Mar 19 2013
Bosco Ntaganda, a Rwandan national and general in the Congolese military* indicted for war crimes, a particularly bad actor who’s stirred up violence in a part of the world that has plenty of bad actors and violence, walked into the U.S. Embassy in Kigali, Rwanda, today and asked to be delivered to the International Criminal Court in the Netherlands.
That’s according to State Department spokeswoman Victoria Nuland, who confirmed a Rwandan foreign ministry statement from earlier today. “I can confirm that Bosco Ntaganda … walked into U.S. Embassy Kigali,” she said, adding that the U.S. is “working to facilitate” Ntaganda’s request that he be “transferred” to the ICC. (This is actually trickier than it sounds for some very interesting reasons; more on this later.)
Ntaganda’s rap sheet is very, very dark; when you think of the most horrific stories coming out of the Democratic Republic of Congo during its wars, you’re probably thinking about Ntaganda. The ICC indicted him in 2006 for, according to a summary by Human Rights Watch, “allegedly committing war crimes and crimes against humanity in northeastern Congo in 2002 and 2003, including recruiting and using child soldiers, murder, rape and sexual slavery, and persecution.”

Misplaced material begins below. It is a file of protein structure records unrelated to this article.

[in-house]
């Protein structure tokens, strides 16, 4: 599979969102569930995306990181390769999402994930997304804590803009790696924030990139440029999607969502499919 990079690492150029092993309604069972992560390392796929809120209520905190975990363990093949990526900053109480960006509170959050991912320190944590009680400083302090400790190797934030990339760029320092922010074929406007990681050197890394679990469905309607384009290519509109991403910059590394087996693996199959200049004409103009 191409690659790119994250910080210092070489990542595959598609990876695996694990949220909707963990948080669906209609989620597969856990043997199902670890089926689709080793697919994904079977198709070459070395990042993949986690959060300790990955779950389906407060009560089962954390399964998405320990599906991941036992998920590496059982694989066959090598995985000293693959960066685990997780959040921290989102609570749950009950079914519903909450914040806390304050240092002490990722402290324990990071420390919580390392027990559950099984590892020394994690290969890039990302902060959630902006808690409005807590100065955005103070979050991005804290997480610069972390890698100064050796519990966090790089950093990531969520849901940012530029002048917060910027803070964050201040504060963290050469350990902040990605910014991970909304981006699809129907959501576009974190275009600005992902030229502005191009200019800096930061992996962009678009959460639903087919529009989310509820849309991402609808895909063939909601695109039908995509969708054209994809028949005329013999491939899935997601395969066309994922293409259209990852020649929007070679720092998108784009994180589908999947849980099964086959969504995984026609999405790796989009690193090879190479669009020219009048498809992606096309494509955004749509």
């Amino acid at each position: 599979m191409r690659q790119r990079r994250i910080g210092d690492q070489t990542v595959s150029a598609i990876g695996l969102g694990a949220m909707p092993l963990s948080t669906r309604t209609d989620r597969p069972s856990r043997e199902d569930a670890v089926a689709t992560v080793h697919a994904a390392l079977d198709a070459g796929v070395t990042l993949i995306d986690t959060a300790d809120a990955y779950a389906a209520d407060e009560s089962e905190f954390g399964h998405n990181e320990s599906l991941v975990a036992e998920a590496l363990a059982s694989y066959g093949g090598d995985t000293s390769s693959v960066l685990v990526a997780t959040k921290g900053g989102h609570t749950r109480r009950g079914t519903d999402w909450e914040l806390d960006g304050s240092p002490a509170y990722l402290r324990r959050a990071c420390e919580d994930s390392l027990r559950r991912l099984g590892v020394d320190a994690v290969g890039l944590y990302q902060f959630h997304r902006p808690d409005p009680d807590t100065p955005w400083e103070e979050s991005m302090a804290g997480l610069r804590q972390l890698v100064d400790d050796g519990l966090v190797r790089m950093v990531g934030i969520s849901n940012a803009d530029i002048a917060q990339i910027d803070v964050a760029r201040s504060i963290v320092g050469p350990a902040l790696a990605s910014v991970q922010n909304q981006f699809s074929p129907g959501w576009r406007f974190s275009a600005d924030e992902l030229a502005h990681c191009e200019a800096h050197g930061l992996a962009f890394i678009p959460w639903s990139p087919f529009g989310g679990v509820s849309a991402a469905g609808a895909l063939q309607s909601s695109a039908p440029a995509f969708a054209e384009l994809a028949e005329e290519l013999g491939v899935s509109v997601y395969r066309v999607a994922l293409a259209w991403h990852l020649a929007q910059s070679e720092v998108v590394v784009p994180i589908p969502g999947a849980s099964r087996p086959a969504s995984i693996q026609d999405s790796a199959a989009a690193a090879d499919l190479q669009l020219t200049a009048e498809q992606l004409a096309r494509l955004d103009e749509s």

Since 2006, Ntaganda has been a major player in Central Africa, a powerful militia leader who allegedly had a hand in such enterprises as smuggling and the illicit “conflict minerals” trade. He’s been accused of running his corner of eastern Congo as a mafia-style fiefdom. Most recently, he helped lead a Congolese rebel movement called M23 that, this fall, briefly seized the city of Goma.
The big question: Why would someone so powerful voluntarily give himself up to the ICC, which is likely to sentence him to many years in jail? We don’t know the answer right now. Maybe we’ll find out later today, maybe not for months, maybe not forever. But here, if for no other reason than to help understand the dynamics at play, are some of the theories being tossed around by Central Africa watchers. To be clear, these are just theories, but worth considering.
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